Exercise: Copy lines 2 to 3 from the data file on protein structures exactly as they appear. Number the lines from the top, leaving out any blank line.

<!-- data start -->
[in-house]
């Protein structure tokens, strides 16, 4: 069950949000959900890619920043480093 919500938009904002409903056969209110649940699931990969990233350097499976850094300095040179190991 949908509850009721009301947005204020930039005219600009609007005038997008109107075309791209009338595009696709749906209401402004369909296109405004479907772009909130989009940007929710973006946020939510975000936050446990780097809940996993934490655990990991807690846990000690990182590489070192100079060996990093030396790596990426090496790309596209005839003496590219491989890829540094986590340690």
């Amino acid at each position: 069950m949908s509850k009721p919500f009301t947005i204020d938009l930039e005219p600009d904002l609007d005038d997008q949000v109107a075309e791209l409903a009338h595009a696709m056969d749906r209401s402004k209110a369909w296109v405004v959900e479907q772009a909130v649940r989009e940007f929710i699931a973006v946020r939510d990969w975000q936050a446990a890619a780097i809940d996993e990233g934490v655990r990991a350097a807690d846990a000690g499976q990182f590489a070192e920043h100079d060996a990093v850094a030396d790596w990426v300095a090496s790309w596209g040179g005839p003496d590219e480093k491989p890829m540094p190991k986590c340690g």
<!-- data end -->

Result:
């Protein structure tokens, strides 16, 4: 069950949000959900890619920043480093 919500938009904002409903056969209110649940699931990969990233350097499976850094300095040179190991 949908509850009721009301947005204020930039005219600009609007005038997008109107075309791209009338595009696709749906209401402004369909296109405004479907772009909130989009940007929710973006946020939510975000936050446990780097809940996993934490655990990991807690846990000690990182590489070192100079060996990093030396790596990426090496790309596209005839003496590219491989890829540094986590340690």
């Amino acid at each position: 069950m949908s509850k009721p919500f009301t947005i204020d938009l930039e005219p600009d904002l609007d005038d997008q949000v109107a075309e791209l409903a009338h595009a696709m056969d749906r209401s402004k209110a369909w296109v405004v959900e479907q772009a909130v649940r989009e940007f929710i699931a973006v946020r939510d990969w975000q936050a446990a890619a780097i809940d996993e990233g934490v655990r990991a350097a807690d846990a000690g499976q990182f590489a070192e920043h100079d060996a990093v850094a030396d790596w990426v300095a090496s790309w596209g040179g005839p003496d590219e480093k491989p890829m540094p190991k986590c340690g």